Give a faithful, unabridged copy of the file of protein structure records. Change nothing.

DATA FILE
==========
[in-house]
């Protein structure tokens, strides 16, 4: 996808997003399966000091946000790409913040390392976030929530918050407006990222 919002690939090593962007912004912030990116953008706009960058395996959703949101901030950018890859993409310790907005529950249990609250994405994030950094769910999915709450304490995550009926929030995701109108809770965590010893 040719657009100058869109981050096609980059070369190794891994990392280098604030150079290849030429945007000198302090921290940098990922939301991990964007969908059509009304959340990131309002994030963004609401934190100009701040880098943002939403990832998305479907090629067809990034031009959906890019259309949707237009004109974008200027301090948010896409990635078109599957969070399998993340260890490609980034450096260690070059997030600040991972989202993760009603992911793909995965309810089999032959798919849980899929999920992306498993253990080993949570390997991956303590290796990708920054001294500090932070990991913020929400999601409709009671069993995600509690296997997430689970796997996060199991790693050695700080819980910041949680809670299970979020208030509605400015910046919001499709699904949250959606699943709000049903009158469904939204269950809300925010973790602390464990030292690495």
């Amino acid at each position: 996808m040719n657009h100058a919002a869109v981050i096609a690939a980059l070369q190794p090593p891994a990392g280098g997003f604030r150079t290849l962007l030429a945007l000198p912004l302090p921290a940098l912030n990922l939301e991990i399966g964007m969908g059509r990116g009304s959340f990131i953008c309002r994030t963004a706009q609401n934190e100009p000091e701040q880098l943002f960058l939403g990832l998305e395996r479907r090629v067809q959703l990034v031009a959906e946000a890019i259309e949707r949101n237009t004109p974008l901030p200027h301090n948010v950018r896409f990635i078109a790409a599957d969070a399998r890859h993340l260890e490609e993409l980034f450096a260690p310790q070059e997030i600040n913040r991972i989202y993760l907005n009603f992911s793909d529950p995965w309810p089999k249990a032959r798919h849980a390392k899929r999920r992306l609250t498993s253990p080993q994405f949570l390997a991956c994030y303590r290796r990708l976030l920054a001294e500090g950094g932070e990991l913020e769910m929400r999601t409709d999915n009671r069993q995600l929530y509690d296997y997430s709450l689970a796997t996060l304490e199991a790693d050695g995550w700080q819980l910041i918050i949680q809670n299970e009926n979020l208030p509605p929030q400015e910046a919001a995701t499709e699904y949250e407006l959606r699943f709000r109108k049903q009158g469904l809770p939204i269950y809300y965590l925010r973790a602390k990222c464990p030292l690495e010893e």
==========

[in-house]
């Protein structure tokens, strides 16, 4: 996808997003399966000091946000790409913040390392976030929530918050407006990222 919002690939090593962007912004912030990116953008706009960058395996959703949101901030950018890859993409310790907005529950249990609250994405994030950094769910999915709450304490995550009926929030995701109108809770965590010893 040719657009100058869109981050096609980059070369190794891994990392280098604030150079290849030429945007000198302090921290940098990922939301991990964007969908059509009304959340990131309002994030963004609401934190100009701040880098943002939403990832998305479907090629067809990034031009959906890019259309949707237009004109974008200027301090948010896409990635078109599957969070399998993340260890490609980034450096260690070059997030600040991972989202993760009603992911793909995965309810089999032959798919849980899929999920992306498993253990080993949570390997991956303590290796990708920054001294500090932070990991913020929400999601409709009671069993995600509690296997997430689970796997996060199991790693050695700080819980910041949680809670299970979020208030509605400015910046919001499709699904949250959606699943709000049903009158469904939204269950809300925010973790602390464990030292690495």
């Amino acid at each position: 996808m040719n657009h100058a919002a869109v981050i096609a690939a980059l070369q190794p090593p891994a990392g280098g997003f604030r150079t290849l962007l030429a945007l000198p912004l302090p921290a940098l912030n990922l939301e991990i399966g964007m969908g059509r990116g009304s959340f990131i953008c309002r994030t963004a706009q609401n934190e100009p000091e701040q880098l943002f960058l939403g990832l998305e395996r479907r090629v067809q959703l990034v031009a959906e946000a890019i259309e949707r949101n237009t004109p974008l901030p200027h301090n948010v950018r896409f990635i078109a790409a599957d969070a399998r890859h993340l260890e490609e993409l980034f450096a260690p310790q070059e997030i600040n913040r991972i989202y993760l907005n009603f992911s793909d529950p995965w309810p089999k249990a032959r798919h849980a390392k899929r999920r992306l609250t498993s253990p080993q994405f949570l390997a991956c994030y303590r290796r990708l976030l920054a001294e500090g950094g932070e990991l913020e769910m929400r999601t409709d999915n009671r069993q995600l929530y509690d296997y997430s709450l689970a796997t996060l304490e199991a790693d050695g995550w700080q819980l910041i918050i949680q809670n299970e009926n979020l208030p509605p929030q400015e910046a919001a995701t499709e699904y949250e407006l959606r699943f709000r109108k049903q009158g469904l809770p939204i269950y809300y965590l925010r973790a602390k990222c464990p030292l690495e010893e």